Read the executive summary of the report here (pdf)
April 7th 2009
Chicago's Special Election is a Waste: Fill Vacancies in One Election, Not Two
Huffington Post

Former FairVote analyst Dan Johnson-Weinberger says Illinois should fill vacant house seats in a single election. Among his proposed solutions is instant runoff voting.

March 2nd 2009
Instant democracy available in instant runoff elections
Chicago Tribune

Chicago Tribune columnist Eric Zorn proposes insant runoff voting as a solution to the problems that plague the current special election to fill Rahm Emmanuel's vacated House seat.

February 25th 2009
More economical solution to costly special election

FairVote Democracy Fellow Erik Connell details the pitfalls of runoff elections: cost and low turnout. He advocates instant runoff voting as the solution to these problems.

July 31st 2008
Why Aurora needs a mayoral primary
The Beacon News

Commentary urges Aurora (IL) to consider instant runoff voting.

June 14th 2008
Ballot moves could pre-empt town meeting
Urbana/Champaign News-Gazette

News article on effort by IRV activists to place measure on November ballot.

June 1st 2008
Instant replay? Activist group seeking second chance at placing advisory questions on ballot
The News Gazette

An Urbana (IL) group is seeking a special meeting of the Cunningham Town Board to consider putting the adoption of IRV for city primary and general elections on the Nov. 4 ballot.

January 22nd 2008
Political game on road to President XLIV far from super
Daily Herald

Illinois columnist indicates the potential spoiler dynamic in presidential primary elections and how instant runoff voting could solve this problem.

October 2nd 2007
Urbana group seeking switch to instant runoff voting
The News-Gazette

IRV may be on the ballot in Urbana (IL), saving taxpayer funds and ensure majority support for elected officials.

September 28th 2007
Let the most popular candidate win
Christian Science Monitor

FairVote's chairman explains why instant runoff voting improves our political discourse and does away with the "spoiler" label for independent candidacies. (Also appeared in publications such as the Chicago Sun Times and Raleigh News and Observer)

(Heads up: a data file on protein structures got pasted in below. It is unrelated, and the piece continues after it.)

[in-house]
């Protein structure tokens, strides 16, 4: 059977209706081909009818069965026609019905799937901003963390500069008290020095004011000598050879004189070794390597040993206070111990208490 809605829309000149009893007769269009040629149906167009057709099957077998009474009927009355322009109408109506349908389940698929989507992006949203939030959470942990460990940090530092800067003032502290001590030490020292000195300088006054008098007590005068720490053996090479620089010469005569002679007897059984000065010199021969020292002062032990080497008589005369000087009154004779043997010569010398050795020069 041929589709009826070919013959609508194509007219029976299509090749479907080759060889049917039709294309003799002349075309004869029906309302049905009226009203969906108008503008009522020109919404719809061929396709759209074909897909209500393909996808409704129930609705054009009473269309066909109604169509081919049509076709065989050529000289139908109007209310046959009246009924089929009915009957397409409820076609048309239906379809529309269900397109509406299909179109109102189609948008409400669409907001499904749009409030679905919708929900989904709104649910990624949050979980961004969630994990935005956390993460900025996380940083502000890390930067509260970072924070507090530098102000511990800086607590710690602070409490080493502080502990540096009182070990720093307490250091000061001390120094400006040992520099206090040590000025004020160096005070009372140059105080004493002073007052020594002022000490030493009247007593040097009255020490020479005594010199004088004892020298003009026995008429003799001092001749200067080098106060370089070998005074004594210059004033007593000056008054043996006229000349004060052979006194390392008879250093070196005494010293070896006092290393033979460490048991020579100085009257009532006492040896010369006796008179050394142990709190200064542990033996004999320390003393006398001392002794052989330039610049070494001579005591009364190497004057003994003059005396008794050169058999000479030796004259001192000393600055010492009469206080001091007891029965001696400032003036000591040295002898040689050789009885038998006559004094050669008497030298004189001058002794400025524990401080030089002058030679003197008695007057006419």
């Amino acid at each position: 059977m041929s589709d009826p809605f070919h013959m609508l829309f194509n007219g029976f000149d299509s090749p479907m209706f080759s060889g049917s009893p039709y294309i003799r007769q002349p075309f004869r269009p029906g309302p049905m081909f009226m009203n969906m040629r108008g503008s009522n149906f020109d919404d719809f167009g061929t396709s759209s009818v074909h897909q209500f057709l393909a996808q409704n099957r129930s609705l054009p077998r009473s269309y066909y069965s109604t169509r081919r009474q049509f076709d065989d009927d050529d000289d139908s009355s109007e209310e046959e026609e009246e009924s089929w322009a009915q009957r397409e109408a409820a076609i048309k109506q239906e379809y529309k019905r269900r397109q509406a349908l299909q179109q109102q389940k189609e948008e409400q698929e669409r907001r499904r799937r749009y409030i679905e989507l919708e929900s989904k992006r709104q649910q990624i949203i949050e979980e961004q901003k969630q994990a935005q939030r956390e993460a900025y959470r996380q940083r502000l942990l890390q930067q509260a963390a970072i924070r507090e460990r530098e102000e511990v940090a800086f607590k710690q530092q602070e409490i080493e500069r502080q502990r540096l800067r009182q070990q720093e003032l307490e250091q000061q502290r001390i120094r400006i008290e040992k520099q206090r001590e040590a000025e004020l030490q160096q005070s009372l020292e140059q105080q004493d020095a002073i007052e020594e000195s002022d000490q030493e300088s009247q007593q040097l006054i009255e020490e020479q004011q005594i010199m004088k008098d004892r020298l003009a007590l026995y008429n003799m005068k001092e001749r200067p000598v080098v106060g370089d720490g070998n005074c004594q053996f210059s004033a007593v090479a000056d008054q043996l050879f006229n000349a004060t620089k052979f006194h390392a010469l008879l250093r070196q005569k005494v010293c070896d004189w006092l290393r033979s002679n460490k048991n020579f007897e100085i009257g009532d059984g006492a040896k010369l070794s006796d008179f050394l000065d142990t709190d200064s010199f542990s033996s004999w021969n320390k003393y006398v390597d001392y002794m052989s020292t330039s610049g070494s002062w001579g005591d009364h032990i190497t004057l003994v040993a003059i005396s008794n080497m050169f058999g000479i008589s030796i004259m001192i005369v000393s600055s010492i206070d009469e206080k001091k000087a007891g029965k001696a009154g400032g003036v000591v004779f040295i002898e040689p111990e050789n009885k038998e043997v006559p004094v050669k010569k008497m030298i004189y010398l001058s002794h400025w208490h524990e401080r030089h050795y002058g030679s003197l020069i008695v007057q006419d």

May 9th 2007
Frerichs' bill to help absentee voters passes
The News-Gazette (IL)

Illinois Senate unanimously approves legislation to protect the rights of overseas voters through the use of ranked ballots.

March 2nd 2007
Davlin, McNeil call for change to primary
Springfield (IL) Journal-Register

Springfield may adopt IRV to help military and overseas voters.

December 25th 2006
'Instant Runoff' Voting Touted
Los Angeles Times

Article citing FairVote's work and instant runoff voting wins covers the history of proportional voting in the United States and the growing interest after ballot victories in Davis (CA) and Minneapolis (MN).

November 13th 2006
Local Green candidates look forward to next steps
The News-Gazette- East Central Illinois

Green Candidates in central Illinois gain support for reforms such as Instant Runoff Voting from many sources, including Champaign County Clerk Mark Shelden.

May 30th 2006
'Instant Runoff' idea is gaining momentum
The Herald News

Illinois local paper touts the merits of IRV and references FairVote as one of its major promoters.

May 11th 2005
AccuPoll Receives 2002 Federal Election Commission Voting System Standards Certification

New certified voting equipment is IRV compatible

February 27th 2004
Poll shows support for 'instant runoff'
Daily Herald

March 30th 2003
Voice of the people
Chicago Tribune

FairVote's Dan Johnson-Weinberger comments on the practicality of instant runoff voting in this Letter to the Editor.

February 27th 2003
Poll shows support for 'instant runoff'
Daily Herald

The adoption of instant runoff voting (IRV) in Illinois would ensure that candidates win by a majority. Electoral reforms such as IRV represent voter intention more precisely than the current system.

November 11th 2002
Instant runoff voting
The Decatur Daily

November 15th 2001
Illinois Student Government Adopts Proportional Representation

University of Illinois Students Vote for PR and IRV